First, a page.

Computational modeling and simulation of human cognition is an emergent multidisciplinary field of research promising breakthroughs for both basic research and applications. There is already a wide range of notable examples illustrating the successful application of computational modeling in cognition from models of working memory to intelligent tutoring systems. However, many psychiatric and neurological disorders involve characteristic cognitive deficits that still are poorly understood on a process level.
Quantitative cognitive process models promise to contribute towards filling the explanatory gap between models of basic neural mechanisms and high-level cognitive abilities. Mathematical methods and computational tools for process modeling, which have a long success story in other disciplines, e.g. chemical engineering, may help to address the challenges and potential pitfalls arising in this approach. A successful implementation, however, requires a broad range of skills and knowledge.
Therefore, in this challenge workshop, we bring together experts from the different fields of cognitive modeling, cognitive disorders, and process modeling. The aim is to facilitate the exchange about research questions in domains like psychiatry, neuroscience, or cognitive science, which may be addressed by methods of process modeling. We will discuss the available methodological approaches and tools as well as their limitations in order to foster effective future collaborations.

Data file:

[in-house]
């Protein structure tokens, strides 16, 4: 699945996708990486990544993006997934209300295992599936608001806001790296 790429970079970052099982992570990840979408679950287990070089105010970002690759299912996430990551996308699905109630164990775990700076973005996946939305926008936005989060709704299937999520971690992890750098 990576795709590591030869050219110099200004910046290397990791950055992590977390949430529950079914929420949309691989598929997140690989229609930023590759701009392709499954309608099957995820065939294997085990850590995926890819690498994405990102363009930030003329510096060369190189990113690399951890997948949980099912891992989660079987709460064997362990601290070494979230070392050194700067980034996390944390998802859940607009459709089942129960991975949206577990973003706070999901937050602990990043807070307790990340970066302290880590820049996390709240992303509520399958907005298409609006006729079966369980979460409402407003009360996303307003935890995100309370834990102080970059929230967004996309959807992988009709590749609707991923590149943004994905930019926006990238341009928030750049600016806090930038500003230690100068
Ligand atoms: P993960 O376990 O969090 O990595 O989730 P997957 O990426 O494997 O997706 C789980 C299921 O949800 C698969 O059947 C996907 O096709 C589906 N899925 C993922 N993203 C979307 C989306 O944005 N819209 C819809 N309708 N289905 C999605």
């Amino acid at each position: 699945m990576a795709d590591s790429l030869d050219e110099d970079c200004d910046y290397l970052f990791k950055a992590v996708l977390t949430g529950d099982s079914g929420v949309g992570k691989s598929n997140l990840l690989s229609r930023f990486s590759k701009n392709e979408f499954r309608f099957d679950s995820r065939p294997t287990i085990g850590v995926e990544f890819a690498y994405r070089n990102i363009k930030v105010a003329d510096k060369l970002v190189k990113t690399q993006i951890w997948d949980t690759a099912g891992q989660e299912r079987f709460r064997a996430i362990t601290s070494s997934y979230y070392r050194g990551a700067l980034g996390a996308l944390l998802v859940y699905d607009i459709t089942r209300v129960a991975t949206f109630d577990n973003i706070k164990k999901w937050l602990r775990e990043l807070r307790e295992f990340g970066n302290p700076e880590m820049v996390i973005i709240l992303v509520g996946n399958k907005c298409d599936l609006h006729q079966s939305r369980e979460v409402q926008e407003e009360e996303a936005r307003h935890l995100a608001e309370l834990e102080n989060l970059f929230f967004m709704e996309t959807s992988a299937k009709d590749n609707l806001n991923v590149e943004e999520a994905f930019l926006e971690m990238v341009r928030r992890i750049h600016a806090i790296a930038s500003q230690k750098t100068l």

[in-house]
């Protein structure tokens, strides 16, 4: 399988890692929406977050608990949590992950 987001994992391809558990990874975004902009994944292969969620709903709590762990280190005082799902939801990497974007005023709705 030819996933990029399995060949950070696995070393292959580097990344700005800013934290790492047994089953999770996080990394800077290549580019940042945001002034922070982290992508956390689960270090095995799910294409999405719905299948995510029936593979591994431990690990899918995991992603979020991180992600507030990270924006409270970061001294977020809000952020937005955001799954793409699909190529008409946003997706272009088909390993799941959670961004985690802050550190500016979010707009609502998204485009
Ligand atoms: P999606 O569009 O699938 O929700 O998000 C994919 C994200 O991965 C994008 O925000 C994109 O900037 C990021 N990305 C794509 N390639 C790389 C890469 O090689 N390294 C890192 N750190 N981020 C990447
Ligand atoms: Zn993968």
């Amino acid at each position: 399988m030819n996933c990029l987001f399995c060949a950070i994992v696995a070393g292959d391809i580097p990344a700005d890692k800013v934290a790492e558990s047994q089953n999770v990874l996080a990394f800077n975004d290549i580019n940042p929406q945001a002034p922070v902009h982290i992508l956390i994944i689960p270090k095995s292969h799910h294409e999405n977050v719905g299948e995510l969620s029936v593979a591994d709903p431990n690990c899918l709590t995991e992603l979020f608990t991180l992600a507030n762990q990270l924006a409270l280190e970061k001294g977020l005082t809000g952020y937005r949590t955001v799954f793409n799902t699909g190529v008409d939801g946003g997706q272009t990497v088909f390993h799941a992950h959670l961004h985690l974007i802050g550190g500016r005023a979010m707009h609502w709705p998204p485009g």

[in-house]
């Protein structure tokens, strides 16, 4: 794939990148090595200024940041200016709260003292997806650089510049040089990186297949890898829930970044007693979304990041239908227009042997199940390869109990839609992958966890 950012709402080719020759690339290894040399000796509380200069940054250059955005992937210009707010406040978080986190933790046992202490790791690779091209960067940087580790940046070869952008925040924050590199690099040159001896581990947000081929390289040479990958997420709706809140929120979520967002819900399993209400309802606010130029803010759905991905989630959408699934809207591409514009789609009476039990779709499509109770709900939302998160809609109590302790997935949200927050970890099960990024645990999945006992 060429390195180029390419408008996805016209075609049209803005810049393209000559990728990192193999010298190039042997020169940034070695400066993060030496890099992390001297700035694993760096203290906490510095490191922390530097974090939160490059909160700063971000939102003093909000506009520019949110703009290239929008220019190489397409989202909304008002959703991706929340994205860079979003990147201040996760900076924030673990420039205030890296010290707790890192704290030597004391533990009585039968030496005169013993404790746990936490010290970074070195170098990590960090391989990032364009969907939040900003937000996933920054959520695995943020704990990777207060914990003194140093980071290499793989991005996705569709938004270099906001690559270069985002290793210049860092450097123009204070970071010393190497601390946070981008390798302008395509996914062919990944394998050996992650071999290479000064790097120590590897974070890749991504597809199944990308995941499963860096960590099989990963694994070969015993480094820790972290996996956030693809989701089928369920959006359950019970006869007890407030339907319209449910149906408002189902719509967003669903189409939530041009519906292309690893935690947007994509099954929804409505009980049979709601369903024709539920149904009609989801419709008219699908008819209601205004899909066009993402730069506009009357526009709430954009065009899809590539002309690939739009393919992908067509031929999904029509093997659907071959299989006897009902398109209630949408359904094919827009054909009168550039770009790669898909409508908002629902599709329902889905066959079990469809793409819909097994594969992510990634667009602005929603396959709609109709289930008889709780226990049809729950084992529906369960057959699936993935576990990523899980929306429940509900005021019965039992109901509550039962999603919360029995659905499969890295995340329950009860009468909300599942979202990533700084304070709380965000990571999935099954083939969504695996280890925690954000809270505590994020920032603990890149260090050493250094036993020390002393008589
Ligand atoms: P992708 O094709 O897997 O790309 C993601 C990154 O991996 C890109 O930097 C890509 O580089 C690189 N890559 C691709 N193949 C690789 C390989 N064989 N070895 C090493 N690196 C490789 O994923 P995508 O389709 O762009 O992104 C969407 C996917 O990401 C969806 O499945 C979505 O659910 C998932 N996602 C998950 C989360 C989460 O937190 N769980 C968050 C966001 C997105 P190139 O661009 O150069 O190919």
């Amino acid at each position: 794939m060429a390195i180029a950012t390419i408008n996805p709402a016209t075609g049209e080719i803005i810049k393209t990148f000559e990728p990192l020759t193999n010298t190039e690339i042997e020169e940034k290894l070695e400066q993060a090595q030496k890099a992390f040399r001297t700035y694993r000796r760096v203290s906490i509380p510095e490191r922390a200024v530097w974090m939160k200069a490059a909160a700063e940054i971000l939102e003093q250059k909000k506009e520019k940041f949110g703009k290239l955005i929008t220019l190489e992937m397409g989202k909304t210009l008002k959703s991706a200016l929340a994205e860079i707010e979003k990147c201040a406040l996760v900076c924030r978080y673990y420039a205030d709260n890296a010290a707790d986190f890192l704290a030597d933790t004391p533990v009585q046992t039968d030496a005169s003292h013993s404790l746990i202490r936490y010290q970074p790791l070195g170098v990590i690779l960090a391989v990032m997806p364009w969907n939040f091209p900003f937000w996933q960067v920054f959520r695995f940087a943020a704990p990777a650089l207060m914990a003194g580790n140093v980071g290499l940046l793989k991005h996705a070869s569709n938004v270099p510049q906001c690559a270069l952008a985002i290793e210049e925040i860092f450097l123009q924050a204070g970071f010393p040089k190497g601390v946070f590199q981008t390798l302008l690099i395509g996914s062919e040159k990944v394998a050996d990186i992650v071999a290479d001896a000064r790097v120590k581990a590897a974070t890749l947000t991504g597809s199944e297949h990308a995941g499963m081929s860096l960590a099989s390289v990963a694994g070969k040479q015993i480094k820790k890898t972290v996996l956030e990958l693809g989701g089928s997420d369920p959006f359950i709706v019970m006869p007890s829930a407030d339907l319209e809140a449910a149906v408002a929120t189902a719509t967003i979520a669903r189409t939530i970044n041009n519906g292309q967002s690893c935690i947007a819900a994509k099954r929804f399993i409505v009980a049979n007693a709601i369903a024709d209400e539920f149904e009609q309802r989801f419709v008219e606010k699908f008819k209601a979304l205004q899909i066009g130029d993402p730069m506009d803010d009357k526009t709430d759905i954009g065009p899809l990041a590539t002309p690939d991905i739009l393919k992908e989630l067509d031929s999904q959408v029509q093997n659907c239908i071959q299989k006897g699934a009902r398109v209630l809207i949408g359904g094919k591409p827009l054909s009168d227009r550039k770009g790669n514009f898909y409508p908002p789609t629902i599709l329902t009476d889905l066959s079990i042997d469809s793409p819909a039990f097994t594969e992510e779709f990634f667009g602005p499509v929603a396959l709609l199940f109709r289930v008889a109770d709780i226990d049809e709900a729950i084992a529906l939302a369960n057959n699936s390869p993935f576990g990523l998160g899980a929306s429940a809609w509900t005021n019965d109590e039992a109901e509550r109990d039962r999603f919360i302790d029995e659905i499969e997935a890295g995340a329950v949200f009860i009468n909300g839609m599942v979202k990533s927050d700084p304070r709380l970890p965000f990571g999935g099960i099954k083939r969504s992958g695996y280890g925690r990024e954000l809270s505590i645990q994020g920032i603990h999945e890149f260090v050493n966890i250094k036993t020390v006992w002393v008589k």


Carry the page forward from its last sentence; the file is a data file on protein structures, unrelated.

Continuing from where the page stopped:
The focus of this workshop will be on higher cognition and its disorders, including process models of the underlying neural activity. A methodological focus will be on effective parameter estimation methods, model validation procedures, model-based optimum experimental design, and the application of these methods to models of cognition.
Researchers interested in quantitative models of cognition, particularly higher cognition and models of dysfunctional cognition. Relevant fields include psychiatry, geriatrics, psychology, cognitive science, neuroscience, mathematics, economics, computer science, statistics, and related fields. The workshop is also open to doctoral and graduate students.